economists back climate engineering over taxation
Spraying seawater droplets into clouds to reflect back sunlight into space could cancel out the past century's increases in global warming, according to new climate change research.
As part of a wider study into the potential of so-called climate engineering, a panel of five economists released a report this week claiming that rather backing more carbon taxes, governments should divert funding to explore alternative methods of combating global warming.
The panel, known as the Copenhagen Consensus Center, released the findings of their study into the viability of 21 research papers that analysed the costs and benefits of different responses to global warming.
The Copenhagen Consensus on Climate report contains a list of potential responses to climate change and ranks them according to their effectiveness.
The panel said the most effective option would be to invest in researching so-called marine cloud-whitening technology. The leader of the panel, Dr Eric Bickel, said investing about $9bn (£5.5bn) in the technology could cancel out all the global warming rises over the past century.
Commenting on the findings, director of the Copenhagen Consensus Center Bjorn Lomborg said the group had identified a lot of promising responses to climate change.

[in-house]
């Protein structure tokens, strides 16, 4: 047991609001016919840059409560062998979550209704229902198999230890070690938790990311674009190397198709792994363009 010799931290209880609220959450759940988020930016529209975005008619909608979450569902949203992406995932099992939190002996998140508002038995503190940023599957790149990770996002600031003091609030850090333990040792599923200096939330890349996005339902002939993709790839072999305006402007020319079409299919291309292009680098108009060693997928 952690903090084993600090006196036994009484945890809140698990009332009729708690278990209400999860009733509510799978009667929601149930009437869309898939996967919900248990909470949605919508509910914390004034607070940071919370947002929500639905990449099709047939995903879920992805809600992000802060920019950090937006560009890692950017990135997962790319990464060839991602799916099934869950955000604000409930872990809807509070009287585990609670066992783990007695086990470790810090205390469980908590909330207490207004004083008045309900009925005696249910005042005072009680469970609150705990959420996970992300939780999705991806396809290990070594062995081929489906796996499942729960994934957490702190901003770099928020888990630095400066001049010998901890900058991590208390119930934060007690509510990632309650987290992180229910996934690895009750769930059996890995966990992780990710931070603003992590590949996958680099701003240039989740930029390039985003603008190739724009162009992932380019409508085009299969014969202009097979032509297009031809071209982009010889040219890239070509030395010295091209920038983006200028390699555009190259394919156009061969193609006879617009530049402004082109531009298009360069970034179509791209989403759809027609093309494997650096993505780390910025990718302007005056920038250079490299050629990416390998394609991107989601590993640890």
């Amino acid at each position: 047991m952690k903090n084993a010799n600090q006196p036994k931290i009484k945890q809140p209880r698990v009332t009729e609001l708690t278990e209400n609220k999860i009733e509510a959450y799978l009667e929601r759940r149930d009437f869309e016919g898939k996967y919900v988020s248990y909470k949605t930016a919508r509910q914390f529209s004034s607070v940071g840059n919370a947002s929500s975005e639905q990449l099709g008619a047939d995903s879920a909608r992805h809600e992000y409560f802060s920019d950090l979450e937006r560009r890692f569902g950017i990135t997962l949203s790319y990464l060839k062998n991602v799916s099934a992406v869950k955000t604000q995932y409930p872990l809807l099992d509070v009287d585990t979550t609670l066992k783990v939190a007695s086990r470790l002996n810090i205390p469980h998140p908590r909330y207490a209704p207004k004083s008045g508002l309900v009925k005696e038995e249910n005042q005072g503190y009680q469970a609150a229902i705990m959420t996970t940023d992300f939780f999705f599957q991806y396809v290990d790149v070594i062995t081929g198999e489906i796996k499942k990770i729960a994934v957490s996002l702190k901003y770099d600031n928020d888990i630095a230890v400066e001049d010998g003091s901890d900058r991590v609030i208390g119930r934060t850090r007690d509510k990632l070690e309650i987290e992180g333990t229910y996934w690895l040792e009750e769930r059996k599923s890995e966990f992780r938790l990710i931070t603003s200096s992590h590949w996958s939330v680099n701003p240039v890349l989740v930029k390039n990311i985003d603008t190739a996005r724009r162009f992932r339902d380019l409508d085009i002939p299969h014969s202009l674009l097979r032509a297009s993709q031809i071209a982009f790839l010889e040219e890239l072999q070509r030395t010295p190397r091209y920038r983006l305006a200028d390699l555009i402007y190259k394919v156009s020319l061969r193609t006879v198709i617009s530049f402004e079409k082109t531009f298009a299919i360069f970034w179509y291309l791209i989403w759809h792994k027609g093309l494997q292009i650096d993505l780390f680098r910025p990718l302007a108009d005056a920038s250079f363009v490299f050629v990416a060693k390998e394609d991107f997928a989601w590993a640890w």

"Their work also makes it clear that current carbon taxes and cap-and-trade policies are very poor answers to global warming. We need to rethink our priorities to best respond to this challenge," he said.
Other technologies ranked as "very good" by the panel included energy R& D, stratospheric aerosol insertion research and carbon storage research. Those ranked as "very poor" included global carbon taxes ranging from $0.050 to $68.
Earlier this week, the UK's Royal Society released a mixed report on climate or geo-engineering in which it criticised some projects for being far-fetched but said the government should still provide some funding to investigate alternative ways to combat climate change.
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